What a tutor can learn from a student… Putting into practice what you preach
As an exam expert, and someone who is truly passionate about my job (yes honestly, particularly the ACCA P2 teaching!) I am often advising students on how they should study or approach a particular problem to help them understand how to be successful in their exams. Well now I need to take some of my own medicine… and hopefully share my wisdom with you in the process!
You may be relieved to hear that I’m not doing my accountancy exams (I assure you I qualified a number of years ago now!) but something rather more, well, crazy. Ridiculous possibly. Impossible? I hope not… I have signed up for a challenge called ‘Tough Mudder’. On the website it says “Probably the toughest event on the planet”. It then says “hardcore 12 mile-long obstacle courses designed by the Special Forces to test your all around strength, stamina, mental grit, and camaraderie”. 12 miles, in mud, over/under/through all sorts of things. Oh yes, I have actually gone mad. And I am not what you would currently call ‘athletic’. I may be able to talk until I’m blue in the face (which would possibly take several days) about Financial Instruments or Share Based Payments or Leases. But I can last about five minutes on a treadmill. On a good day.
Soooo, what should I do? Basically pretend I’m a student. And I am going to plan for success. And just in case you were wondering how to do that, I thought I would share my wisdom with you too in the form of my 3 golden rules. Who said tutors make the worst students?
Set a goal
It may sound obvious, but you need to think about what it is you want to do. I can’t just decide to turn up the day before, and you wouldn’t want to just walk in an exam and see what’s going on the day. The goal also needs to be SMART – Specific, Measurable, Achievable (apparently this is…), Relevant, Time bound. Essentially it’s about identifying what you are going to do and when. In my case, complete the course without any major injuries or loss of life in April 2014. For you it would be passing your exam in the next exam sitting. Then you need to think about how you are going to get there.
Being a tutor I like planning. (I also like coloured pens and stationery so as a student I was great at revision timetables). This means I sat down with my diary to look at what I could commit to this. How many times a week can I go to the gym? For a bike ride? For a run? And I recognised that although theoretically I could go twice a day, every day, it would probably kill me. Remember my goal? So I had to be Realistic (it needs to be achievable).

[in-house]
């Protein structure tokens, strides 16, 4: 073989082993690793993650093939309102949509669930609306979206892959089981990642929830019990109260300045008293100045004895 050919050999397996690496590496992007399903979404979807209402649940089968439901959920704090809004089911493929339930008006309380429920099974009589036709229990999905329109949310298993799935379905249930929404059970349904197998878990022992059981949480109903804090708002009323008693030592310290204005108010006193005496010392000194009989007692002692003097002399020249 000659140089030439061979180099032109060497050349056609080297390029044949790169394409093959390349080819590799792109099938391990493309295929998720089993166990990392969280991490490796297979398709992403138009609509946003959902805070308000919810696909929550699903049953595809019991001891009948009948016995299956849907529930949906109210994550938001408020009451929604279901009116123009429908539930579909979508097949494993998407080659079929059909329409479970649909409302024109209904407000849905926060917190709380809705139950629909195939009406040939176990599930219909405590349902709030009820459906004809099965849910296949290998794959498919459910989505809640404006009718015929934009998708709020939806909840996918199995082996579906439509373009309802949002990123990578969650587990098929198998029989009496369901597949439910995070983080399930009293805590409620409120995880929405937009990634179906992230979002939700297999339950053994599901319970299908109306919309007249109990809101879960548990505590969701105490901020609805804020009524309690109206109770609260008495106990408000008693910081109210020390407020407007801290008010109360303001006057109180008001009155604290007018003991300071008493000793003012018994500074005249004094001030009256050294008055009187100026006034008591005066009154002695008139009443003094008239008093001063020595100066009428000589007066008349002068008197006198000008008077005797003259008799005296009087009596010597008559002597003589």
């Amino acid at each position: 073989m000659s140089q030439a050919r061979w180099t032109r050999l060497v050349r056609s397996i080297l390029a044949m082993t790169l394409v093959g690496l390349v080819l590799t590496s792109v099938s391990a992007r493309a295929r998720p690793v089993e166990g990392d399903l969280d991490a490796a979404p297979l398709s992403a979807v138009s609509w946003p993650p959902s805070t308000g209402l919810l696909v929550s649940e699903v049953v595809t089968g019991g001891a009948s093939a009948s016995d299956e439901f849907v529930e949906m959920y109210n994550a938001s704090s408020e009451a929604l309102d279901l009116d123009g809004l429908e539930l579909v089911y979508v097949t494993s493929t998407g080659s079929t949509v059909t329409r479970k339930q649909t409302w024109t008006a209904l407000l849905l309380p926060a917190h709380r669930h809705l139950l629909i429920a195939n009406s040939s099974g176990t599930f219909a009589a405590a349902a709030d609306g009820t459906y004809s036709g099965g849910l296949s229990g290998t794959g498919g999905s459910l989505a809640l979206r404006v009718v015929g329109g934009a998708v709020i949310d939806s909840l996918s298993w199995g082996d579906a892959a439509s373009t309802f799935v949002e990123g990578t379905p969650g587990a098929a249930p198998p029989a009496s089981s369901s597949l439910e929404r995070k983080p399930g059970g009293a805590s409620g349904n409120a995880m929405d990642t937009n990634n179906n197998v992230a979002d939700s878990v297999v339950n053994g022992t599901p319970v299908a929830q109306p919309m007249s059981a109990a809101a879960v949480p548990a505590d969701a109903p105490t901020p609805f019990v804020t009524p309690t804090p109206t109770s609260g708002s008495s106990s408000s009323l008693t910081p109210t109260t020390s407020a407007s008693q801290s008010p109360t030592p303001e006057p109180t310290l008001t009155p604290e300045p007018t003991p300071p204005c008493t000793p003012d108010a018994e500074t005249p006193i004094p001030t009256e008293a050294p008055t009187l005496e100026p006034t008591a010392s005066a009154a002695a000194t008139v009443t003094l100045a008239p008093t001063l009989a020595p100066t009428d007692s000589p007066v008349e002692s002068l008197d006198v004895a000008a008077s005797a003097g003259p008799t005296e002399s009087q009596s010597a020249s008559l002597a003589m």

So I planned for 5 sessions of activity a week – whether that be a gym class or a run, some sessions can be 20 minutes, some can be longer. That also gave me the flexibility so that when I am teaching day and evening or at meetings for most of a day, I can adapt (rather than just not being able to go to my 6pm gym class and then just doing nothing…). I then put them in my diary. If something comes up I know they can be moved, but it also gives me a reminder each time I look at it of what I’m planning to do.
When studying for your exams you will want to look at when your classes are (if you have live sessions to attend) or when your key milestones and deadlines are (for example course exams, revision, exam entry and so on) and work around those. Give yourself mini tasks – completing the homework or submitting your course exam, and say well done when you have achieved them! In the same way I can’t fit a week’s worth of training into one day, you can’t cram a week’s (or a month’s!) worth of study into a weekend. Try to plan in little and often, and you will find it much easier.
Ask an Expert
I had to be honest with myself. Yes I was reading the blogs / articles / books on training and fitness, but I couldn’t do this on my own, because it wasn’t my area of expertise. So I went to the experts. I’m cycling to work whenever I can and I have joined Gymbox which is a gym close to my office so I can go to the gym more easily (you need to make it as painless as possible – so you could carry your passcards with you for whenever you have a few spare minutes) and am telling my instructors what I’m training for. I’m listening to their advice and when I get stuck I ask for help. When studying for your exams you need to make use of the resources you have available, so don’t just try and read the study text, ensure you use the course notes and course exams, and get in touch with your tutor when you have a question! You often worry you’re going to be asking a silly question, but it won’t be silly and it is better to check as doing the wrong thing can go horribly wrong (once again refer to my goal…).
It’s not going to be easy, and it will probably be painful at times (literally in my case I’m sure). But at the end of it I know it will be well worth it. Success is a great feeling, and I hope to hear about yours too.
P.S. If you’re interested you can follow me on twitter @DaviniaBPP for training updates and obviously accountancy related tweets!